Gallery celebrates 30th anniversary

November 17, 2005, vol. 34, no. 6
By Michael Boxall

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Step into a darkened room at Surrey art gallery and what confronts you hangs from the ceiling like a giant thread of DNA.

Or perhaps it's a discarded snakeskin. It has the same kind of indolence as a snake and the impression is heightened by what look like translucent scales. There are 32 of them, not quite circular and twice the size of dinner plates. When you go further and trigger a pressure sensor in the floor they start to change. They begin to talk.

Some turn into disembodied mouths with very red lips and very white teeth. You try to match the words to the mouths, but can't. Others show raindrops pattering.

The shape is not a snake but a river and while the piece is not representational in the usual sense it does portray one particular river: the river of culture and memory.

One River (running) is part of Surrey Seen, a series of exhibitions marking the gallery's 30th anniversary. It's a collaboration between Martin Gotfrit, director of the school for the contemporary arts, and Kenneth Newby and Aleksandra Dulic of the school of interactive arts and technology. All three are working on computational poetics, a research project funded by the Social Sciences and Humanities Research Council.

“We've been looking at different ways to deal with new media, particularly transferring forms from different media,” Gotfrit says. “In contemporary music and soundscape work there's a notion of media ecology, of creating sounds that are complex and have multiple sources. We wanted to see how we could apply that to video.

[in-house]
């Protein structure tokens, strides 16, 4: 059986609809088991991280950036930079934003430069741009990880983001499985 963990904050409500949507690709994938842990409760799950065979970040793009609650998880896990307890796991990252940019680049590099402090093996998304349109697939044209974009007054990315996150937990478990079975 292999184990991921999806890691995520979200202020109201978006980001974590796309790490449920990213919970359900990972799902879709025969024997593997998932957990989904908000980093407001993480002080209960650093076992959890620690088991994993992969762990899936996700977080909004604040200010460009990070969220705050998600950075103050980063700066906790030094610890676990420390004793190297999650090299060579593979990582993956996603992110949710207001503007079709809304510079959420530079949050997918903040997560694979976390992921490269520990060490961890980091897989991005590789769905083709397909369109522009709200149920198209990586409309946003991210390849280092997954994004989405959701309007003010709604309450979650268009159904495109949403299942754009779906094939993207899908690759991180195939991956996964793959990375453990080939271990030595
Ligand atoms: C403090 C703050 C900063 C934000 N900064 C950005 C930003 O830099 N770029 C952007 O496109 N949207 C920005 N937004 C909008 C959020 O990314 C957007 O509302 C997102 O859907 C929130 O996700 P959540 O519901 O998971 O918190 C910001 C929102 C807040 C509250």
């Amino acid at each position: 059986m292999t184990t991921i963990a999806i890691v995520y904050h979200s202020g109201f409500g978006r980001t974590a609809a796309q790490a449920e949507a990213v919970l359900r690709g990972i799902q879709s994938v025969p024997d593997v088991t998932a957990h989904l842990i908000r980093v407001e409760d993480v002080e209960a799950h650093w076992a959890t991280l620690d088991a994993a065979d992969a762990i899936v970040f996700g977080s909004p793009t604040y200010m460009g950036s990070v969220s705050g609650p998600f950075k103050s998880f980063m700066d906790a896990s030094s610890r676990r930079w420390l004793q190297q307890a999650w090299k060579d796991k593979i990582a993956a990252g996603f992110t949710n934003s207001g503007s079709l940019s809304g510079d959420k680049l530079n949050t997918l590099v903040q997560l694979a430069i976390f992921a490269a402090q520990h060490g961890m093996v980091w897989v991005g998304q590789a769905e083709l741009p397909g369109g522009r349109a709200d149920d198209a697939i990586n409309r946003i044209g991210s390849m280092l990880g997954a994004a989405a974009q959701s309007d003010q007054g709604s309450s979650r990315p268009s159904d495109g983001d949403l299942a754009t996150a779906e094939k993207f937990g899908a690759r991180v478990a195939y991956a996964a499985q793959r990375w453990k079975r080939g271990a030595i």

“Building on research we've been doing for maybe five years we realized we could create a video diffusion system. In this particular piece not only do we have 32 different screens or movies playing, but also reflections on the wall.”

The sound environment is equally complex. Research assistants posed a series of questions about Surrey to local residents. But it's hard to make out the answers. They seem to float along the river in snatches, appearing and disappearing. Gotfrit cites Glen Gould's radiophonic work as inspiration for One River (running)'s community of voices.
Despite the piece's technological sophistication, the hardware used was not expensive.

“Part of the focus of computational poetics is to develop tools for artists,” Gotfrit says. “What One River (running) uses will have a great application in live theatre.”

The exhibit runs until Dec. 18.

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